God and Tony Blair

The  course explores the extent and causes of religious resurgence, the situations in which religion has proven an oppressive force and when it has been positive, and, according to the syllabus, "the conditions under which robust religious allegiances can constructively be employed in the pluralistic environments of an increasingly interconnected world." Blair's foundation developed the course in concert with the Divinity School, which has been working hard in recent years on Muslim-Christian reconciliation; and the School of Management, which brought a case-study approach that grounds the discussions in real events, such as the work religious groups did to bring about debt relief for African nations. (The course, offered jointly by the two schools, is open to their students and to graduate and college students.)

Blair's approach to teaching is primarily to pose questions: why do people still have such strong religious faith? How do we remove ignorance that breeds the fear that in turn breeds conflict? How do we ensure that faiths act in pursuit of critical goals in the world today? In his first class, he wondered aloud whether faith can reshape the competition for resources that globalization brings. If globalization is value-free, he said, "the danger is that it is essentially a competitive process decided by power, so those people who have the power will get the resources. Is it possible for religious faith to be a part -- not an exclusive part -- of providing a value system that brings notions of equity and justice and fairness into this otherwise strong but often impersonal process of globalization?"

Rather than pacing or orating, Blair tends to sit behind his desk, often looking down at the floor as he speaks. He's routinely self-deprecating. Qadhi, who is working toward a PhD in Islamic studies, asked Blair his first question -- one of the hardest questions in interfaith work: "How can we make people genuinely love and care about one another when they believe that [a] person who is outside their faith tradition is outside of God's grace?"

"That's a great question," Blair said. "Um, I wish I knew the answer."

Everyone laughed.

Blair went on to say that the class should explore the nature of exclusionary faith. He suggested that he wants to use polling to study the degree to which such beliefs are truly exclusionary, as well as "whether there are areas in which you can start to see some way that people can come together. My own view is that people actually can find a way through that -- if they want to."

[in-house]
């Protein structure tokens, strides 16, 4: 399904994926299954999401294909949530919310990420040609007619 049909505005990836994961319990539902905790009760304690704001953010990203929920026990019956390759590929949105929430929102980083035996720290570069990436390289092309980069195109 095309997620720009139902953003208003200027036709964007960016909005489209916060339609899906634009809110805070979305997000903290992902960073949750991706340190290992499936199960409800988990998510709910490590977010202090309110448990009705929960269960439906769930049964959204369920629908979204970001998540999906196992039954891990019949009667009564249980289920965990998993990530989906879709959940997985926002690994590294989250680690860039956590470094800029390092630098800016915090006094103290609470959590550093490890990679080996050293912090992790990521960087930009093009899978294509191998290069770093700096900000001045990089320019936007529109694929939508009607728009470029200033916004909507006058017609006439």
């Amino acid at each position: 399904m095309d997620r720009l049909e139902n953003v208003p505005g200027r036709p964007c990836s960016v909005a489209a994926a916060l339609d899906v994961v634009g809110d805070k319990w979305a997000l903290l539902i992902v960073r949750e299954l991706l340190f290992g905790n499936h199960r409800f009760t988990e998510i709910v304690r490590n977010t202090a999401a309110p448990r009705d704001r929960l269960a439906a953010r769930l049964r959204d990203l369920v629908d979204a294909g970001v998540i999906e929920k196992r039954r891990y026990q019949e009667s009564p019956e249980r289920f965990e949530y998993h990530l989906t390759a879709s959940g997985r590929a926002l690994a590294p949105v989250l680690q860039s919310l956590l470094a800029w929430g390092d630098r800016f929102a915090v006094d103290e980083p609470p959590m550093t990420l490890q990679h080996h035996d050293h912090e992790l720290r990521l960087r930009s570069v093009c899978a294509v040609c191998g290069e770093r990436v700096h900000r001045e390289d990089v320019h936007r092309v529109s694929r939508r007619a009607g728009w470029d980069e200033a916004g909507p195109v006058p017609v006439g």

Blair says he hopes the course will yield a template for similar courses at other institutions, and he has made a three-year teaching commitment to Yale. (Yale pays $200,000 per annum, through the Howland Fellowship, for Blair to teach 5 of the 13 sessions of the class; the money goes directly to the Faith Foundation, a Yale spokeswoman said.) For some, the arrangement begs the question, don't discussions about good and evil come free at a place like Yale?

"It seems like an incredible waste of Yale's money to pay Blair to say something this anodyne," says Peter Mandler, a fellow in modern British history at Gonville and Caius College at the University of Cambridge. "Obviously, Yale thinks it's very good publicity to attract great men. There is a level of celebrity culture at universities, too." (Many universities in fact pursued Blair after he resigned. Yale may have had an inside track because Blair's son, Euan, completed a master's in international relations here in 2008.)

But some of Blair's students say his earnestness and occasional fumbling have made him more approachable, and they seem to have few qualms about challenging him. "I think it's important that he is teaching this way," says Kraja. "It makes us feel like we have something to contribute."

The son of a Tory who was a "militant atheist," Blair began to explore Christianity while at Oxford in the early 1970s, during late-night nicotine-fueled group talks led by a charismatic Australian Anglican priest and student in his 30s named Peter Thompson. Blair became an Anglican in 1974. In her memoir, his wife, Cherie Blair, writes that long discussions about God and the purpose of life brought her and Blair together, and that "religion was more important to him than anyone I had ever met outside the priesthood."

Blair reads the Koran regularly and the Bible every night. One of his favorite Bible passages is the parable of the faithful servant in the Gospel of Luke, the story of the man who works hard for his master -- God -- even while He is away. One verse reads: "From everyone to whom much has been given, much will be required; and from one to whom much has been entrusted, even more will be demanded."